That was just for humor - to throw in my two cents if you are planning on creating a workboat style of vessel I would have to agree with the keel cooler and dry exhaust. If you sound insulate the engine compartment (don't skimp on the sound deadening material) and get a good muffler there shouldn't be any problems. I have worked on a bunch of small boats and am partial to steel above aluminum (it's higher on the galvanic scale for one...and harder to dent) although most of the workboat I have been on have been aluminum and there weren't many problems as long as the zincs are kept up. Have you though about catamaran styles? I saw a catamaran patrol boat up in Canada last time I was in Prince Rupert and fell in love with the design. I was just thinking for commuting the speed and fuel efficiency might justify the initial purchase price.
     
    Last edited: Dec 10, 2007
  7. longliner45
    Joined: Dec 2005
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    Location: Ohio

    longliner45 Senior Member

    no need to expose yourself to the elements,,,you can get a used jc boat ,,made from airex that will float even when swamped,and with stearn drives you can make 13 airtight compartments,and with its semi displacement and planeing hull get good fuel economy ,,,and get to where you are going in just about all weather,Iv hauled sword gear in constant 70 knots gusting to 120 in the gulf of mexico ,,rode out 3 hurricanes and many tropical deppresions,in a 31 ft jc ,,but dont take my word for it ,,do your homework ,,and then let us know ,,,,,,longliner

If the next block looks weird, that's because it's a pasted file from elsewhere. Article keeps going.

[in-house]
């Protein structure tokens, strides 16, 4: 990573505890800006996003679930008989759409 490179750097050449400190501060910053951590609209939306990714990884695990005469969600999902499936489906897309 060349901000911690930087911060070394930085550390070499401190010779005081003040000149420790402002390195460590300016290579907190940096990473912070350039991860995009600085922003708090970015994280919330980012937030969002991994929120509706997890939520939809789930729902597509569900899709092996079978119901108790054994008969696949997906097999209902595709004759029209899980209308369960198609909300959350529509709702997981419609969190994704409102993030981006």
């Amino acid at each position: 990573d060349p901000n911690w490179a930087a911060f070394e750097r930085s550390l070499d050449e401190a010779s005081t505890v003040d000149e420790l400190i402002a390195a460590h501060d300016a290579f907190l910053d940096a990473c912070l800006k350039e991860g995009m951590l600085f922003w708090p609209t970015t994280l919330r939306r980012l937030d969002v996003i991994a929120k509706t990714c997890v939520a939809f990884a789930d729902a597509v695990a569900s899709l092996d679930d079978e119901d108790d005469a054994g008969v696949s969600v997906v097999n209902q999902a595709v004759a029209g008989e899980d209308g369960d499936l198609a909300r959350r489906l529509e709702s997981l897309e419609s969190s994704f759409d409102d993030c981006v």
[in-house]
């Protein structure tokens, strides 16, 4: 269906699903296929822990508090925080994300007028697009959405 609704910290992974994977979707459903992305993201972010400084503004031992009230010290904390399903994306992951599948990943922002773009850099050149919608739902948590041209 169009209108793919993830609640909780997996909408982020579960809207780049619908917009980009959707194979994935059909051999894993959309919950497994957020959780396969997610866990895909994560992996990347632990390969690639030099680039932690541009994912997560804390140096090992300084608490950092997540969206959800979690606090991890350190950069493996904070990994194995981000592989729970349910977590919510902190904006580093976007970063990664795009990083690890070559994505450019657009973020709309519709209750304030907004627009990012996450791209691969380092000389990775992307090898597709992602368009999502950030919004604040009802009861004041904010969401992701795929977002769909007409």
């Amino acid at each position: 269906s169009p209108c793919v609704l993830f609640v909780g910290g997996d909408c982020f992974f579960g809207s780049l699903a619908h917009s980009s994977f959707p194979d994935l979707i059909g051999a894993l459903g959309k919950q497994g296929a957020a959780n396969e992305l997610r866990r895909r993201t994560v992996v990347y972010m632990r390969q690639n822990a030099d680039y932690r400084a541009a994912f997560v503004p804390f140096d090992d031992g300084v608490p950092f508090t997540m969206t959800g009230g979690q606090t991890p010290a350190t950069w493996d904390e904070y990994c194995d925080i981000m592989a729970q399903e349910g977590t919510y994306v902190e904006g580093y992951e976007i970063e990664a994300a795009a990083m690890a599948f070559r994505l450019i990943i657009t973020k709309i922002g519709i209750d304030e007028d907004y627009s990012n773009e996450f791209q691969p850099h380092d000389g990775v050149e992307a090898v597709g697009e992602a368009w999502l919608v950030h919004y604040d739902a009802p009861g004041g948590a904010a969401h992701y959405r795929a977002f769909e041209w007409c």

8. NEWENGLAND

    NEWENGLAND Guest

    operating for "Profit"

    "Well it is for the workers at my boatyard"


    That is considered to be a Benifit for your workers and you must have a USCG licens as well as a Maine Guides licence as you are operating for "Profit"

    The USCG and Maine Fish & Ganme both consider any exchange of services/barter/money as being used for profit.



    A duffy would be a nice boat for your purpose.

    But a Alum hull outboard would not need winterizing maintaince on the engine every day.

    If you have a pier with electricy just get a diesil and plug in your blockheater and an electric cabin heater.

    Capt Walt

    Master Maine Guide

    44 ft 49 passenger "LUCY LARCOM"
     
  9. FAST FRED
    Joined: Oct 2002
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    Location: Conn in summers , Ortona FL in winter , with big d

    FAST FRED Senior Member

    If you have $75K US , we will bring LUCY up , 50 ft ex USN launch , heat both engine and dickinson already installed.

    Big enough to handle the weather under 3gph at 8K , 12 gph at 10-12K

    Already keel cooled and dry stack.

    See her in FL , we will deliver in spring , or you can head north now.



    FF
     

  10. alan white
    Joined: Mar 2007
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    Location: maine

    alan white Senior Member

    Hi Joshua,

    I assume you are landing at the SW or NE Harbor docks. Have you looked into a Simmons sea skiff? Light and seaworthy--- good for island-hopping, fast because the weight is low. The West Pointer skiff is also perfect for that area. Both boats are generally open style, both light and dry.

    Alan